Does this cost rise because food marked for the food service industry is being diverted or bought up by grocery store chains just so THEY can keep food on THEIR shelves?

Again, I ask you, are you noticing these things as well?

Have you seen more #10 cans showing up on your grocery store shelves?

The fact I am seeing more #10 cans of food out there in mainstream / big box grocery stores tells me food reserves are possibly being tapped into earlier and a lot faster than what is somewhat normal.

For those of you who don’t pay attention to #10 cans, you would see these types of cans showing up in abundance around Thanksgiving and Christmas to meet the holiday needs. But the grocery store shelves are being stocked with these items now, and at the time of writing this article, it isn’t even August 15th yet.


Please keep this information in the back of your mind. There is something unsettling about this I can’t quite fully put my finger on. Now, if you have an answer, please by all means share it.

In the meantime, I usually recommend folks to use the holiday food sales to stock up on food. It is a great time to do it and prices are more affordable.

BUT… if the stores are starting to release their holiday food early, then my best advice is to take advantage of this and stock up on these items now.

For example, I got a #10 can of green beans for only $4.25 and another can of #10 diced tomatoes for $4.50. These are pretty good prices.

If you have a dehydrator, then dehydrate your purchases. I know we are going to make tomato powder from the diced tomatoes soon. If you prefer canning, then this will allow you to break up the large #10 cans so you can spread these out for multiple meals.

Finally, do me a favor and let me know if what you are seeing is the same thing I am seeing.

I am going to dig deeper into this and go talk to some grocery store managers about their food and supply chain issues. Maybe I can get some answers as to why these are popping up on the shelves now versus later for the holidays.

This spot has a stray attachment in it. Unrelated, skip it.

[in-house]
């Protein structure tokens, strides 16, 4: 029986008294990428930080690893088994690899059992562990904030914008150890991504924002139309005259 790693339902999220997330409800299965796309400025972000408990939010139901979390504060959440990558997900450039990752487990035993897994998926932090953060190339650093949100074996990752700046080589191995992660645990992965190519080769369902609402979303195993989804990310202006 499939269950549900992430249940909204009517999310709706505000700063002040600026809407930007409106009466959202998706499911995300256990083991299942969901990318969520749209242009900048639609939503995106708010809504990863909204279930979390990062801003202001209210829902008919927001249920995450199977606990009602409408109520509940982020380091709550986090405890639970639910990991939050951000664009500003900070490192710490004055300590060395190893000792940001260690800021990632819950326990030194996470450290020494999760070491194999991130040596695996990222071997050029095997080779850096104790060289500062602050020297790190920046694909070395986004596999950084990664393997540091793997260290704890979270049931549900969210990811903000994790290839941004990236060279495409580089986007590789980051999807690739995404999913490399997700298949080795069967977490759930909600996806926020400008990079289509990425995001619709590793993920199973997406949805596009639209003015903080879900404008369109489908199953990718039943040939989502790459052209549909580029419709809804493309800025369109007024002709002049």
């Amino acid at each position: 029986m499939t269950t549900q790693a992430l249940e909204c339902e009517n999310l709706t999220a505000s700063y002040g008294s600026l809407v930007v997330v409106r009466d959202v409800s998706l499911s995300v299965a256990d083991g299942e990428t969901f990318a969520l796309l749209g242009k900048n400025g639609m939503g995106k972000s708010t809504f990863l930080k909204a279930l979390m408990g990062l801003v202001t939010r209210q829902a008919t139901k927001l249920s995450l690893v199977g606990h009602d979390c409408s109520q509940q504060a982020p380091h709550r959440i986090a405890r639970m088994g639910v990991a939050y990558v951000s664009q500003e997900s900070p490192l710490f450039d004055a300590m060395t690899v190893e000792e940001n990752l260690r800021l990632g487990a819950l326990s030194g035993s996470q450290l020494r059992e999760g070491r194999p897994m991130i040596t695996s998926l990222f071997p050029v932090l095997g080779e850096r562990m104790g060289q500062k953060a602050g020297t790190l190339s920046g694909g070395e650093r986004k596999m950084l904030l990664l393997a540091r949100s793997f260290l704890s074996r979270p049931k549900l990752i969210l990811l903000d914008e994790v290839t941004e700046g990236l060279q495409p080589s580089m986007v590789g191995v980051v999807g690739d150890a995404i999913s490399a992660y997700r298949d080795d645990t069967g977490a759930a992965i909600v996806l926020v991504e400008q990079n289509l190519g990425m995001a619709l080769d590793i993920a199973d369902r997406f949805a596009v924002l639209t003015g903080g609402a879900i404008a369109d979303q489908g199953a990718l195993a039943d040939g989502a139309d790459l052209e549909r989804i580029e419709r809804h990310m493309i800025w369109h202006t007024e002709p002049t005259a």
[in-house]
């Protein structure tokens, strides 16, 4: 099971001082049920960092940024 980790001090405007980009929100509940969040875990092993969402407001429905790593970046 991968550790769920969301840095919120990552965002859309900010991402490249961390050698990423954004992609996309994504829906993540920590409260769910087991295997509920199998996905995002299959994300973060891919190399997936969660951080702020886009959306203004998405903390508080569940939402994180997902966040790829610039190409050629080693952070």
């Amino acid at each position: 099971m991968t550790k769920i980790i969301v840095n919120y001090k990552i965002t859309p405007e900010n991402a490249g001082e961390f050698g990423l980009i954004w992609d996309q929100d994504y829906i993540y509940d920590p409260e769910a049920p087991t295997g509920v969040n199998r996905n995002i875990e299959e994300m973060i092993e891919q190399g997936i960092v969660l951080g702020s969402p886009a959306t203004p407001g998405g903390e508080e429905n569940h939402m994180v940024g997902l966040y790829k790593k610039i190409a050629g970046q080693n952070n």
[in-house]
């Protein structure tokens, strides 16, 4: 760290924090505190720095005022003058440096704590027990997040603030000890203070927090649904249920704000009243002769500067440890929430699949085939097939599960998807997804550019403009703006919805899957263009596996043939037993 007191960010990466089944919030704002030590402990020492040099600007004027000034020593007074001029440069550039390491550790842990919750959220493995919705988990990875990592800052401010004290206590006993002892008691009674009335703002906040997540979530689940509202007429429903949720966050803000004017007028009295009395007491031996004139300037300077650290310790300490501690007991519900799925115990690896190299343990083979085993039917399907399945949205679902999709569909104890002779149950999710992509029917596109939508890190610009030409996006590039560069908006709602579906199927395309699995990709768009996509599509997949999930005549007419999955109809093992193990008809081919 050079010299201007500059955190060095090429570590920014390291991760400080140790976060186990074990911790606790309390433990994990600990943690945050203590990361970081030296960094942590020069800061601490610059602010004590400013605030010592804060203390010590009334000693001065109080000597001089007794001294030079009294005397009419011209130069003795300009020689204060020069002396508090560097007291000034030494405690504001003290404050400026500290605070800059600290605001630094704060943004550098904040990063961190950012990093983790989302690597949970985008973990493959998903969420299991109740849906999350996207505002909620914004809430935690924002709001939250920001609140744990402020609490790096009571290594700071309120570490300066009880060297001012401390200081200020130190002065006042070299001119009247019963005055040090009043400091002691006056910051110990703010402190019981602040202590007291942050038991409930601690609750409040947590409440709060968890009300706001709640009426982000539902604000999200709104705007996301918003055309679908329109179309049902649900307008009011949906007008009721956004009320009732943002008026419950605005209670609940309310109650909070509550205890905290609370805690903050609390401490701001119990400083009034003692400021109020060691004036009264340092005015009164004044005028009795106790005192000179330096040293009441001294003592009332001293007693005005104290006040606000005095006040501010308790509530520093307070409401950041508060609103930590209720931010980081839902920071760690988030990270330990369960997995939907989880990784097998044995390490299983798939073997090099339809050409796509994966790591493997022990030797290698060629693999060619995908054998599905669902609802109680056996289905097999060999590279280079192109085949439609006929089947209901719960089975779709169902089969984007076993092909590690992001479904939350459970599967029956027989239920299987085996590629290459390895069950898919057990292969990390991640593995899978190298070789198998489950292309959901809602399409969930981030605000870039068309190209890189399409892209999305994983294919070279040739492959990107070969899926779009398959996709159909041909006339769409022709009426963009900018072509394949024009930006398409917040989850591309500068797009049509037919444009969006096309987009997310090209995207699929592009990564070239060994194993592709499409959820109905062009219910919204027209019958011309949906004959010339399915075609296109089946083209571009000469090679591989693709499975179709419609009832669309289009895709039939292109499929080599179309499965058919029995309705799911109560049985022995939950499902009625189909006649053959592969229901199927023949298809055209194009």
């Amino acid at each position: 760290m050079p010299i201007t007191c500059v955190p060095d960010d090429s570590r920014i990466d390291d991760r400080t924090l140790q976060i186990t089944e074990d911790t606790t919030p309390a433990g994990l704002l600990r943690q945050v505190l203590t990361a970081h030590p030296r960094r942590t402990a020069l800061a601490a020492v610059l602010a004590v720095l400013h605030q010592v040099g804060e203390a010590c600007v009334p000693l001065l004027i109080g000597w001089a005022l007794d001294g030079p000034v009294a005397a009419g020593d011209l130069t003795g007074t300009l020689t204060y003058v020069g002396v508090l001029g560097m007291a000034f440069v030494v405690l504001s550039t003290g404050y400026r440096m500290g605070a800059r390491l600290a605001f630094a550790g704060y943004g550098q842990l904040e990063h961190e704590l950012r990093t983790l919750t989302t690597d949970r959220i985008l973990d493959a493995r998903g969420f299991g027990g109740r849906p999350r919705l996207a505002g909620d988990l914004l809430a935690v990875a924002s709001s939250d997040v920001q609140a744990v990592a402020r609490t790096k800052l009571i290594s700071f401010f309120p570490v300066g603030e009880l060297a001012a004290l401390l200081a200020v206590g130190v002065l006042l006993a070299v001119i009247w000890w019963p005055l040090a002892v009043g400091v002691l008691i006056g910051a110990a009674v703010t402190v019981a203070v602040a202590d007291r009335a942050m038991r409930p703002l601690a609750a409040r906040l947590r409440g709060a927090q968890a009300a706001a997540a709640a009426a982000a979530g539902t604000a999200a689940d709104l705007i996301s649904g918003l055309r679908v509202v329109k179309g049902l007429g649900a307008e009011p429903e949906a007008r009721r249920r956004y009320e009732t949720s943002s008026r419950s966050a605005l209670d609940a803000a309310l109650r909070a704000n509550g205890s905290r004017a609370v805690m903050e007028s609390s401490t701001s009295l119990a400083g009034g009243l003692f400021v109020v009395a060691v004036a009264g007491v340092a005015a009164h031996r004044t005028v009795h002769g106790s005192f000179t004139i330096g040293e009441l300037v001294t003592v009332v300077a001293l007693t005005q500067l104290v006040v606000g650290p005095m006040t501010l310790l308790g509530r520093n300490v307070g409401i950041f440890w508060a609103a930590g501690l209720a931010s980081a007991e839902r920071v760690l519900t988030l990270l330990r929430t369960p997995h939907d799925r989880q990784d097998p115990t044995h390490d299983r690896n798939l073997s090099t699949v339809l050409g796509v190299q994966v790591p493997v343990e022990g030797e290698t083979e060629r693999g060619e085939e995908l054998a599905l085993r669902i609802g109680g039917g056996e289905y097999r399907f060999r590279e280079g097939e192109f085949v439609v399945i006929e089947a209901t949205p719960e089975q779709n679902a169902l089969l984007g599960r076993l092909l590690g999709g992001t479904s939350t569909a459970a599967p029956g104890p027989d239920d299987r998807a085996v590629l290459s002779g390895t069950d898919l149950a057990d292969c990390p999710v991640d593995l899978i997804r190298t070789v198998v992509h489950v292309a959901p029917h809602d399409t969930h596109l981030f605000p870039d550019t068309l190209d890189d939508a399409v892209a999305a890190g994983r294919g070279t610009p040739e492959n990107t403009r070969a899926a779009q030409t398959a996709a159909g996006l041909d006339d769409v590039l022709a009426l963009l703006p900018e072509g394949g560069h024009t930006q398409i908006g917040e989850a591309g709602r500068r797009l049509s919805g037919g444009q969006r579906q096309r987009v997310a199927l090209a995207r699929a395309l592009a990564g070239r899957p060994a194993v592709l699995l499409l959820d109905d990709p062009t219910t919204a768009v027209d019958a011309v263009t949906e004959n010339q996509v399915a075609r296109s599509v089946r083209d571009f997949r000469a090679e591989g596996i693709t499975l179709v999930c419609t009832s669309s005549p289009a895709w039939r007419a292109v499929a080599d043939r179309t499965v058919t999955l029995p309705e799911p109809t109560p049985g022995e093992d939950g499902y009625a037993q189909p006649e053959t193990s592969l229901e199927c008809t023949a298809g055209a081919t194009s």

If you have any questions or comments, please contact me at the following… [email protected]

Keep Pushing Forward!

Raymond Mhor

7 thoughts on “Food Inflation Hitting Hard and Gallon-Sized Cans of Food Showing Up Early?”
  1. I quit giving to the Salvation Army and others because they are now “woke”. I will not give to any organization that is “woke”. I give to my local food bank now.

  2. Are the #10 cans fresh stock?
    I could see due to all the restaurants having been closed due to covid that they now have an over stock of the food service items and are trying to liquidate them before they expire and to make room for the newly harvested stock coming in.

  3. find a local farmer and go pick it yourself, bring everything u need so u dont destroy his field or u will never pick there again.

    and no u cant use the farmers bathroom, bring your own ( 5 gal buckets )

    bring cash, containers, and every personal item u will need.

  4. I worked retail meat for 30 years, and spent about 10 years in grocery distribution. Through that lens I think I see this: grocers getting what they can from who they can and getting it out onto the shelves-kinda like panic buying at the distribution level. At some point all these odds and ends and extras will have been forced out to the stores and bought up by hungry customers. Once these odd n ends are exhausted, hang on! Then there will be nothing left in the pipeline but the whatever meager production that will come out of food processing plants that are all vying for product, for packaging supplies, for energy to run their plants, for staffing and lastly for transportation for their products. Once we’re to that point there is no refilling the pipeline, shortages will get worse and worse and then you’ll start seeing the violence, the rioting and the true nature of collapse-starvation and disease and death.

  5. Hello there! I could have sworn I’ve been to this blog before but after looking at some of the posts I realized it’s new to me. Anyways, I’m definitely pleased I stumbled upon it and I’ll be bookmarking it and checking back regularly!